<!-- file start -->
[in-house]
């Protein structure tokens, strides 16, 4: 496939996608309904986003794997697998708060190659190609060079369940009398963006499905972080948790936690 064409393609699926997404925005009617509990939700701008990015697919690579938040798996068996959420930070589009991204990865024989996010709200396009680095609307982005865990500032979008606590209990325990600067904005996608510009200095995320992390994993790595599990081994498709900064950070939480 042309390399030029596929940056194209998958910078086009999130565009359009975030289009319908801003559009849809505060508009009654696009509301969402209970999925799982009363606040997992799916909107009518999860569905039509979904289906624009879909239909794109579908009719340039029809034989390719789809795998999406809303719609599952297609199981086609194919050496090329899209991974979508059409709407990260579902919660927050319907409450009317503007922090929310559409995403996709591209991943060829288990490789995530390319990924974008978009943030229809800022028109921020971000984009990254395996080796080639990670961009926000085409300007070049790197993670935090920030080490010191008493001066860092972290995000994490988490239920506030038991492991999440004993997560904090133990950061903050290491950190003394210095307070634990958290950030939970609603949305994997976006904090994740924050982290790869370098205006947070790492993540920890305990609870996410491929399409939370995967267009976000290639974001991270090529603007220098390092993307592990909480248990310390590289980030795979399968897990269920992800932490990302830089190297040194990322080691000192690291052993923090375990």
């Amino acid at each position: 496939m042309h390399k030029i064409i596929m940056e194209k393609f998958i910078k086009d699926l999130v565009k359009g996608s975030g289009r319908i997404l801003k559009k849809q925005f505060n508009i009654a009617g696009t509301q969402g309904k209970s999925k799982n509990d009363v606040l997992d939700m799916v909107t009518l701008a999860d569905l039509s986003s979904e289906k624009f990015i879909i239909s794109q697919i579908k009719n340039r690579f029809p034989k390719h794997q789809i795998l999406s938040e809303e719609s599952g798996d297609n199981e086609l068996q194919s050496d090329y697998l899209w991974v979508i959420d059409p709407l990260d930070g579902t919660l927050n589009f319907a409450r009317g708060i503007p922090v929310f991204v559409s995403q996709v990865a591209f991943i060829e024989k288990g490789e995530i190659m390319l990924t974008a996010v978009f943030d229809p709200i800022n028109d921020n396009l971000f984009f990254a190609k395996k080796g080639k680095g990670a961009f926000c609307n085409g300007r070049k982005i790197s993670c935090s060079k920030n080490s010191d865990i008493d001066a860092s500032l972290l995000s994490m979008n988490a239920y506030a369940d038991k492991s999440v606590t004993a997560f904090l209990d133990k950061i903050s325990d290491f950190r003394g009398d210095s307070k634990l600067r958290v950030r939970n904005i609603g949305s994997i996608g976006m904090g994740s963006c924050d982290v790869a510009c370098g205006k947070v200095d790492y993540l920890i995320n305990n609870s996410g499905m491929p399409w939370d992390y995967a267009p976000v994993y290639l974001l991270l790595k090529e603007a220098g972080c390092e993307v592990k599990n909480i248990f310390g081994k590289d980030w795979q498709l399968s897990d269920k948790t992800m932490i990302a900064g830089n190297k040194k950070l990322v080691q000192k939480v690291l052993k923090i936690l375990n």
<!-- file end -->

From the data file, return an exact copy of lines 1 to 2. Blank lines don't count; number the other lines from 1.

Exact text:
[in-house]
């Protein structure tokens, strides 16, 4: 496939996608309904986003794997697998708060190659190609060079369940009398963006499905972080948790936690 064409393609699926997404925005009617509990939700701008990015697919690579938040798996068996959420930070589009991204990865024989996010709200396009680095609307982005865990500032979008606590209990325990600067904005996608510009200095995320992390994993790595599990081994498709900064950070939480 042309390399030029596929940056194209998958910078086009999130565009359009975030289009319908801003559009849809505060508009009654696009509301969402209970999925799982009363606040997992799916909107009518999860569905039509979904289906624009879909239909794109579908009719340039029809034989390719789809795998999406809303719609599952297609199981086609194919050496090329899209991974979508059409709407990260579902919660927050319907409450009317503007922090929310559409995403996709591209991943060829288990490789995530390319990924974008978009943030229809800022028109921020971000984009990254395996080796080639990670961009926000085409300007070049790197993670935090920030080490010191008493001066860092972290995000994490988490239920506030038991492991999440004993997560904090133990950061903050290491950190003394210095307070634990958290950030939970609603949305994997976006904090994740924050982290790869370098205006947070790492993540920890305990609870996410491929399409939370995967267009976000290639974001991270090529603007220098390092993307592990909480248990310390590289980030795979399968897990269920992800932490990302830089190297040194990322080691000192690291052993923090375990």